dc is a robust Reverse Polish Notation (RPN) based desktop calculator. RPN, a notation system established in 1920 by Jan Lukasiewicz, enables the execution of mathematical expressions without requiring parentheses or brackets. It's straightforward to learn and presents a superior method to conventional algebraic calculation.
RPN pocket calculators became popular with the release of HP calculators. HP spearheaded the application of this computation method, introducing it with their inaugural calculator in 1968. These HP calculators have garnered a loyal fanbase, with plentiful resources available for enthusiasts. Many of these calculators have turned into collectors' items, often selling for much higher than their initial price. This article delves into an array of RPN desktop calculators available for Linux, encompassing both HP emulators and independent RPN calculators.
Features of dc
- Advanced Mathematical Functions: Besides facilitating basic arithmetic operations, dc incorporates advanced mathematical functions like trigonometric, exponential, logarithmic, and power functions.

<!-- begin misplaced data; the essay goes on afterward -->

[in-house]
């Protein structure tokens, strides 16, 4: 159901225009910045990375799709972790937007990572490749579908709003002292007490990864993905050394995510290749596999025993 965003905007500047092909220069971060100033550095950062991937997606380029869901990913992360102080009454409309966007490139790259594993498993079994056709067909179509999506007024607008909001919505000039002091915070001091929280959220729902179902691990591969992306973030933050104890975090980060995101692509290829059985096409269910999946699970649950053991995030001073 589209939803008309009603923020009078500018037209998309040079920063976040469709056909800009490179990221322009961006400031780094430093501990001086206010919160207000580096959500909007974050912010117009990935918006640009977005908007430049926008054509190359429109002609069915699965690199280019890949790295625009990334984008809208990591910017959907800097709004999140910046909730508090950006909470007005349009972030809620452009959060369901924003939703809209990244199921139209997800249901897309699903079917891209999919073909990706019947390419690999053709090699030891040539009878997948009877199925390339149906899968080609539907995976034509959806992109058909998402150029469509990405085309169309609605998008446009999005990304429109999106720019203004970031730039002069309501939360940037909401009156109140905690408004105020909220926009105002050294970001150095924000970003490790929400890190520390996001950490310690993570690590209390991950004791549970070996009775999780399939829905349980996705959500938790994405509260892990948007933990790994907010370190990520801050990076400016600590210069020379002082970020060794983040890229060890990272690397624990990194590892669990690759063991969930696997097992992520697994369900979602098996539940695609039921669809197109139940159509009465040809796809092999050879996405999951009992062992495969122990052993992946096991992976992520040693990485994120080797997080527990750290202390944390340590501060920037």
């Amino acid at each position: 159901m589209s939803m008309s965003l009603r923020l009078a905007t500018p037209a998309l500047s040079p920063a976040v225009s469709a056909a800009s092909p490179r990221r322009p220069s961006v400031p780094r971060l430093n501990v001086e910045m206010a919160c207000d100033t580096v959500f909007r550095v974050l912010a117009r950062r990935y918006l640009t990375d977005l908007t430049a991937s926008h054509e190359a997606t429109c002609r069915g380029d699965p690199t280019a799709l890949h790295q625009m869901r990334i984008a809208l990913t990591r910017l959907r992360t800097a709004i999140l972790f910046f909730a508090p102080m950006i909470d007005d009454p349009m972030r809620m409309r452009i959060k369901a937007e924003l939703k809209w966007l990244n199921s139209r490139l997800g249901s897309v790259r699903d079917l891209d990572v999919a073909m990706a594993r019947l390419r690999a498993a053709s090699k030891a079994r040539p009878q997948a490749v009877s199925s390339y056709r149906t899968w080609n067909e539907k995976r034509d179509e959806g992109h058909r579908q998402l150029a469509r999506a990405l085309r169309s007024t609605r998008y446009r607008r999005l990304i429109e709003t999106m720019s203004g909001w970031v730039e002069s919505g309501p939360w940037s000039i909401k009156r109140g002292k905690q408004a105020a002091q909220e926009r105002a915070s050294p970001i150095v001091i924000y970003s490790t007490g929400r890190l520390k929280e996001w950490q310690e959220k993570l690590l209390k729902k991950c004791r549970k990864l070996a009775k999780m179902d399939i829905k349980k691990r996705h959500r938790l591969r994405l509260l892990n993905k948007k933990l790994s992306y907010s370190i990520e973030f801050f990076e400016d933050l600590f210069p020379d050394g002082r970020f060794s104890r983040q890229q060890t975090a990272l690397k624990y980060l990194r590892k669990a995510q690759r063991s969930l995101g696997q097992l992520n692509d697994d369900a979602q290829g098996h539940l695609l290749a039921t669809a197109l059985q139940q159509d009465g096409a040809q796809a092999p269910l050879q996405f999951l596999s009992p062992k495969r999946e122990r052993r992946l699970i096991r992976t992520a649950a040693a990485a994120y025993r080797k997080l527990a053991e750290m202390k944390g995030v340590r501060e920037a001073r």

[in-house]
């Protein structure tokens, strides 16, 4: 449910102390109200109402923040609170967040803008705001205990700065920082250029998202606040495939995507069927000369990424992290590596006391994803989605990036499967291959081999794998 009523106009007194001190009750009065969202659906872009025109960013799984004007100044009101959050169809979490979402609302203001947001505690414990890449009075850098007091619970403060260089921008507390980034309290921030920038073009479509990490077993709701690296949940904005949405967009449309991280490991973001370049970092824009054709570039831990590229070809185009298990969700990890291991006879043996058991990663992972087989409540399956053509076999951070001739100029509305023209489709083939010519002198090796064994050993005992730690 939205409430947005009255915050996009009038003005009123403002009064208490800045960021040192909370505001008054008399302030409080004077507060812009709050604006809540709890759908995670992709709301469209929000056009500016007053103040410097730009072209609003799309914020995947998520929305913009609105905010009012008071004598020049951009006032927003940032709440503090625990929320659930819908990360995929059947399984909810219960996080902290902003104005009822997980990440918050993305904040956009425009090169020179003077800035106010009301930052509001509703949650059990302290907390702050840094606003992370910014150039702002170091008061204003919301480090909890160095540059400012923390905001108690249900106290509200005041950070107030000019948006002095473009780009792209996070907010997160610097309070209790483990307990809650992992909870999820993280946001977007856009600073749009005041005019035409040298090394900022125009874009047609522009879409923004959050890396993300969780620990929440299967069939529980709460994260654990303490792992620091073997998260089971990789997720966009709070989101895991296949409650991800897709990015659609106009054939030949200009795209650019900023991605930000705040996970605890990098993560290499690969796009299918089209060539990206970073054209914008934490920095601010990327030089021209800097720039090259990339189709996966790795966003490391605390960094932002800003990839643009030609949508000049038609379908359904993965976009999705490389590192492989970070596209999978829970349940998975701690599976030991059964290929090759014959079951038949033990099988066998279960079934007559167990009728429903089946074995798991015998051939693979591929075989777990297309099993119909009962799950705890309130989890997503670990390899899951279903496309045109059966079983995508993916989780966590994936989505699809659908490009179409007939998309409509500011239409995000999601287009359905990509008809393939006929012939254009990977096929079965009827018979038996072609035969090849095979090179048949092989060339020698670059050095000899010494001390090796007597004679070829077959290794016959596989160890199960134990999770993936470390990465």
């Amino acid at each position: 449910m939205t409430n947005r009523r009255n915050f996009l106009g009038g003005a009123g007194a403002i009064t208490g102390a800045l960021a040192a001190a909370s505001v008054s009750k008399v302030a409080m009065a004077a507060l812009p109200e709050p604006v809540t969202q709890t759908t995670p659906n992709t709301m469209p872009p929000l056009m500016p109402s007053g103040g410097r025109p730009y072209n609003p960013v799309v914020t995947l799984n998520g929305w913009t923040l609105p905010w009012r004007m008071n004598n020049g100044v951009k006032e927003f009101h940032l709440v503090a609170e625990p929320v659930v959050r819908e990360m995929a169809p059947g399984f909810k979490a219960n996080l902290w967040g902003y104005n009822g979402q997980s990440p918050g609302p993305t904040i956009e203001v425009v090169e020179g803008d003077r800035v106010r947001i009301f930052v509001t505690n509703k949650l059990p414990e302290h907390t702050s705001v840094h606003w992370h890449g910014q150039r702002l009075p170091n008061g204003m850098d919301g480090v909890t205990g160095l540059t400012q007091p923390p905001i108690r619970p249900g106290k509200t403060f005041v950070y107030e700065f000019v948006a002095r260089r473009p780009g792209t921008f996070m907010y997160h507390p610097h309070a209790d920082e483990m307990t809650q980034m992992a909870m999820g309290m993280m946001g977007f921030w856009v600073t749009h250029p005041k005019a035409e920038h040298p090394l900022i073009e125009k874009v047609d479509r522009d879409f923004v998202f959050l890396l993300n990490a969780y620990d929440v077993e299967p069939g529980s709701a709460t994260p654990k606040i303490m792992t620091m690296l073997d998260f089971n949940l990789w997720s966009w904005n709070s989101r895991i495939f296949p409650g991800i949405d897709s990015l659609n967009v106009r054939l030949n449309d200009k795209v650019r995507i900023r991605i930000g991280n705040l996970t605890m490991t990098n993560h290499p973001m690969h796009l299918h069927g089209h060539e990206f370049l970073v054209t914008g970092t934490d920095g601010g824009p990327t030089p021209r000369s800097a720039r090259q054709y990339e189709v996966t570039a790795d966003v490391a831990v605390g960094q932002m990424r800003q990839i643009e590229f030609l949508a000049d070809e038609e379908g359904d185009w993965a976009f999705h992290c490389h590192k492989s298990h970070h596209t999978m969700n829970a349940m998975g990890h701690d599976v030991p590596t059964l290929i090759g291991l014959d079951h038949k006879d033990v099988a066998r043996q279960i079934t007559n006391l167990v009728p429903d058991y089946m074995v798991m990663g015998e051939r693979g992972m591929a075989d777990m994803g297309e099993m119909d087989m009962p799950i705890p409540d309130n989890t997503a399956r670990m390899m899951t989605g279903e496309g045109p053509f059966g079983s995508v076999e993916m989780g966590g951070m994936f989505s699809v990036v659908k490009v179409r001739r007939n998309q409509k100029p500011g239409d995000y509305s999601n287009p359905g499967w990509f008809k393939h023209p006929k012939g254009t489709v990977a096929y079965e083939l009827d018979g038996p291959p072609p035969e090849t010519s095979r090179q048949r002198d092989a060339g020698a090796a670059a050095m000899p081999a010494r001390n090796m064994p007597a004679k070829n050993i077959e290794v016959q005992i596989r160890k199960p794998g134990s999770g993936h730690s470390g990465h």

- Control Structures: dc accommodates simple control structures such as loops and conditionals, making it possible to conduct complex calculations and automate repetitive tasks.
- RPN Entry Method: dc employs a stack-based approach for computations. The top two elements of the stack serve as operands for mathematical operations, eliminating the need for explicit grouping and simplifying complex computations.
- Floating-Point and Integer Arithmetic: dc enables calculations with both precise decimal values (floating-point arithmetic) and whole numbers (integer arithmetic).
Use the following command to install dc:
emerge -av app-alternatives/bc-0
Why Use RPN?
RPN calculators use a stack-based method where mathematical operations are executed immediately on the lower level of the stack. The stack operates as a storage space for intermediate results, needed for further formula evaluation. A significant advantage of RPN calculators is the absence of brackets or parentheses.
For instance, let's consider a calculation: 3((3 + 1)^2 + 1) * 4. To perform this on an RPN calculator, follow these steps:
1. Enter the number 3 and press Enter. 2. Enter the number 1 and press +. You will instantly see the result, 4. 3. Enter the ^2 command. The result, 16, is immediately displayed. 4. Enter the number 1 and press +. You'll see the result, 17. 5. Enter the * command. The final result, 68, is displayed.